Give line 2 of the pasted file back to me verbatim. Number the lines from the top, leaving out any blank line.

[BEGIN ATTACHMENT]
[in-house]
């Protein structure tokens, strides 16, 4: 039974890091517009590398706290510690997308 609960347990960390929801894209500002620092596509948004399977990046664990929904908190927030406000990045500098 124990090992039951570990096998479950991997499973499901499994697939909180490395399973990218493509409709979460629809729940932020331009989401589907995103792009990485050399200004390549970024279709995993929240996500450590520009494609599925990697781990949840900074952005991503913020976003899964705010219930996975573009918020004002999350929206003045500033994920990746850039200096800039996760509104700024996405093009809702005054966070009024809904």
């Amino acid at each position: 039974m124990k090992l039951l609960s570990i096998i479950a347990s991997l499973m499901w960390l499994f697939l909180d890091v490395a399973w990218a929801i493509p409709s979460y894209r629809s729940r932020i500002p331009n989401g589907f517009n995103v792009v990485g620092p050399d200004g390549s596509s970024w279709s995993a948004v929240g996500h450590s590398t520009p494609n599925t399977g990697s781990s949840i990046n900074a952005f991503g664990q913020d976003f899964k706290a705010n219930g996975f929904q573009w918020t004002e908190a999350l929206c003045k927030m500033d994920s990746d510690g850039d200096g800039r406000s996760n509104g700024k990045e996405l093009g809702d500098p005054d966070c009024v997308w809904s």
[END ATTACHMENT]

């Protein structure tokens, strides 16, 4: 039974890091517009590398706290510690997308 609960347990960390929801894209500002620092596509948004399977990046664990929904908190927030406000990045500098 124990090992039951570990096998479950991997499973499901499994697939909180490395399973990218493509409709979460629809729940932020331009989401589907995103792009990485050399200004390549970024279709995993929240996500450590520009494609599925990697781990949840900074952005991503913020976003899964705010219930996975573009918020004002999350929206003045500033994920990746850039200096800039996760509104700024996405093009809702005054966070009024809904």